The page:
Fairfax Festival Blog Four: Day One
First full day at the Fairfax Festival yesterday. I’m already a tad exhausted.
The day was broken up into two halves: during the morning, groups worked with the artists they have participated in workshops with, rehearsing for their Friday night performances. In the afternoon, the groups were mixed up and everyone participated in two of the six workshops they will participate in before the week is through.
The thing that I’ve been enjoying the most so far is seeing some of the absolute diversity of what these kids are working on. With Tristan Louth-Robins, I watched a group of students rehearse for their sound art performance, a work that will combine recordings they created in workshops at their school and live sounds the kids make with their mouths, drumming pens on paint cans, and stomping their feet.
I watched some kids working with the artists behind Norm and Elsie rehearse their work that will be performed in a car parked on the street, and a satire of Australian politics based on a Game of Thrones inspired Shakespeare under Don Bridges. I watched Alex Pinder direct the movement of saris, representing the fall and rise of Lake Boga. I revisited with the kids from Murruk, who will perform in a shipping container, and the now completed giant Snuff Puppets.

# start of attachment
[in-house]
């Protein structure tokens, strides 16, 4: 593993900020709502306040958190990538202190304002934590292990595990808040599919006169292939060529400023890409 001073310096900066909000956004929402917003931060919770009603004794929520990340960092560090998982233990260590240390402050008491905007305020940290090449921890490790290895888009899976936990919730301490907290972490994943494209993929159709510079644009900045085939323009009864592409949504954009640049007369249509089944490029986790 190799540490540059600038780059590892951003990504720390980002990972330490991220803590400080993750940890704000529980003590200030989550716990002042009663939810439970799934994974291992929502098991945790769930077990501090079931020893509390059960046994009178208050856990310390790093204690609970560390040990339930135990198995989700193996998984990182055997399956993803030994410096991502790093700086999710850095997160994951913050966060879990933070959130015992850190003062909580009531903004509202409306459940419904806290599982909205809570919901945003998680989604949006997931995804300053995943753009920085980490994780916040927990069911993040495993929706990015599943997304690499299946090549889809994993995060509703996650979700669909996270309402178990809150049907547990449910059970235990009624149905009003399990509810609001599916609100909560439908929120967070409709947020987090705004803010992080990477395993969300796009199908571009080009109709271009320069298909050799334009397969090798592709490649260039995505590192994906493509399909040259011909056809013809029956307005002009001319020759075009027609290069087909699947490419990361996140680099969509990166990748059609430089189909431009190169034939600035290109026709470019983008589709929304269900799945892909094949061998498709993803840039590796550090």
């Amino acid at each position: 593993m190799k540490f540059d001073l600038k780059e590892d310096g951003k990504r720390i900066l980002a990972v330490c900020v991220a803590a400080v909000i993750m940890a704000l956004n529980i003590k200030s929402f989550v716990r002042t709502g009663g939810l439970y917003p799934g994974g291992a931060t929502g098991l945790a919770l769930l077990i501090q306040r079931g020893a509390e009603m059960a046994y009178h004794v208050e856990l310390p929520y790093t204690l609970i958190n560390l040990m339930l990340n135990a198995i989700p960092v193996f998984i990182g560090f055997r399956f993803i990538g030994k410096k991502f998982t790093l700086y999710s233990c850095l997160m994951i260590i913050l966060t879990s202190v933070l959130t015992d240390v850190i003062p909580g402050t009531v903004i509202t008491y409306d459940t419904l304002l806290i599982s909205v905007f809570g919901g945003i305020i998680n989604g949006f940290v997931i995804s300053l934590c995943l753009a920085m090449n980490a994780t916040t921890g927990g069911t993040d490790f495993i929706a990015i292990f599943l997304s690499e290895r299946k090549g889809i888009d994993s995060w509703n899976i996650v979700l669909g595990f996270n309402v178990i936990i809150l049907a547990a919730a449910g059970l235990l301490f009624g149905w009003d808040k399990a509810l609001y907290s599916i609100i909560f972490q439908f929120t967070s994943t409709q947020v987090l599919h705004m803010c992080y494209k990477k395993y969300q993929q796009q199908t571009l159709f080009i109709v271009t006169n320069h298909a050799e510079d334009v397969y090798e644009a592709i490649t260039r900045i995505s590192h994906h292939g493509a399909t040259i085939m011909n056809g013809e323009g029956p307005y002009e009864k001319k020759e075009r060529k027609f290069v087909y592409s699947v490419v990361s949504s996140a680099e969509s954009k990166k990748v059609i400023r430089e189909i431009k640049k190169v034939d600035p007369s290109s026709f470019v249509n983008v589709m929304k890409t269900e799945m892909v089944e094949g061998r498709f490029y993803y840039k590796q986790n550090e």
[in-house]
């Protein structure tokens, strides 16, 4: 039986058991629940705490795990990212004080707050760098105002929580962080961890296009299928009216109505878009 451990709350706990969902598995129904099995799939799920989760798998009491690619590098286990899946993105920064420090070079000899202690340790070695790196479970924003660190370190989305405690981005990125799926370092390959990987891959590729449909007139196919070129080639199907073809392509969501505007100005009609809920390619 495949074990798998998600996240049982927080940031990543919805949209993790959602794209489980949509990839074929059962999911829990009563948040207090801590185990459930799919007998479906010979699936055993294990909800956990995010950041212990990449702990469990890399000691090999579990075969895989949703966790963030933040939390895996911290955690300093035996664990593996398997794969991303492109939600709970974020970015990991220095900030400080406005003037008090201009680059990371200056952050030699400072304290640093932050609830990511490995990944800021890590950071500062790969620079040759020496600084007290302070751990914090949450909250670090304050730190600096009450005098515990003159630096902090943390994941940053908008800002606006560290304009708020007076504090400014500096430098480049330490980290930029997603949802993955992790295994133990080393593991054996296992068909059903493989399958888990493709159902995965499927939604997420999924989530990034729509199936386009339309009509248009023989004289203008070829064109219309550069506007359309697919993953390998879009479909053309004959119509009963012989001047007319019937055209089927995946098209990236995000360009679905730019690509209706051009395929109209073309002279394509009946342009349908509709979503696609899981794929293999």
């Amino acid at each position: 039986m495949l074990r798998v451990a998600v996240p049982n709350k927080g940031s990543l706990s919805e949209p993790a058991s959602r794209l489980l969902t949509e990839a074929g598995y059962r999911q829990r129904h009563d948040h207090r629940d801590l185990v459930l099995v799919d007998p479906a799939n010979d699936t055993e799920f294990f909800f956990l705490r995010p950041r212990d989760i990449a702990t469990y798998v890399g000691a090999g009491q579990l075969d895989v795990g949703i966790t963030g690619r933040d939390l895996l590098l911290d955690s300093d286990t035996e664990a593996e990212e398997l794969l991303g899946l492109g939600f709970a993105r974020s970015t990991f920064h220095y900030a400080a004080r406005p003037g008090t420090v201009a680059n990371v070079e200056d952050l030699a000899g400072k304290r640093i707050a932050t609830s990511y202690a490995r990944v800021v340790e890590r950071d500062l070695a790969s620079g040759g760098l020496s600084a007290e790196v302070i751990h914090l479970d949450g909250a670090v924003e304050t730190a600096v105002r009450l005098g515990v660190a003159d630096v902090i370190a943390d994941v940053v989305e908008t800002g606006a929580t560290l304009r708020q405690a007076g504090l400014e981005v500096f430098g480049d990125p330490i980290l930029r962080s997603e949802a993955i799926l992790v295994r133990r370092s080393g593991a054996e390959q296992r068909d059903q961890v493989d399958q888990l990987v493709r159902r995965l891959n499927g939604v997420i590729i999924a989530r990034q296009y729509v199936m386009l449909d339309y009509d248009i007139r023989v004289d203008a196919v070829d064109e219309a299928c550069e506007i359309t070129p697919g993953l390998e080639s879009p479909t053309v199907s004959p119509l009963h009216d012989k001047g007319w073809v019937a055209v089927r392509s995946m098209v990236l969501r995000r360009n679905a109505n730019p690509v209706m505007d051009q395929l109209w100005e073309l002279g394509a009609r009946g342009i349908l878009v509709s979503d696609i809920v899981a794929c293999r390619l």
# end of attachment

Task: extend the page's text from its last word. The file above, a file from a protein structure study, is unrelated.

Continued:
The Fairfax Festival stared as a much more traditional multi-school eisteddfod type situation, but here the kids are getting to experiment with the arts and theatre, and be excited by facets of that they might have never come into contact with before. The works are very hands-on, with the students creating works that are theirs and they can take ownership in.
In the afternoon, workshops I first learnt how to make human pyramids – I feel rather a lot more comfortable being the base then the fly, although I perhaps secretly harbour hopes of climbing to the top of a giant pyramid.
I then moved into a workshop about peformance in the outdoors. And, look, a lot of it was the things that annoyed me about drama class: pretending to be an animal. Pretending to be an animal with a particular emotion. Pretending to be an animal with the opposite emotion. Strange vocal exercises that I could totally see the point of, but wouldn’t it just be more fun if we were actually acting right now? It’s no surprise I never went to drama school, and that was for many reasons, but an inability to keep a straight face through three years of this could have weighed heavily on my mind. Of course, for many people, I don’t think writing about theatre is the funnest thing they could imagine, to which I say: it’s brilliant, and you should try it more.
In saying this, though, who knew that practicing your lines with your thumbs in your mouth actually makes you sound so much clearer? I will now assume this is how all actors get good diction, forever.
On to day two, I’m not sure what crazy tasks they’ll have me undertaking today.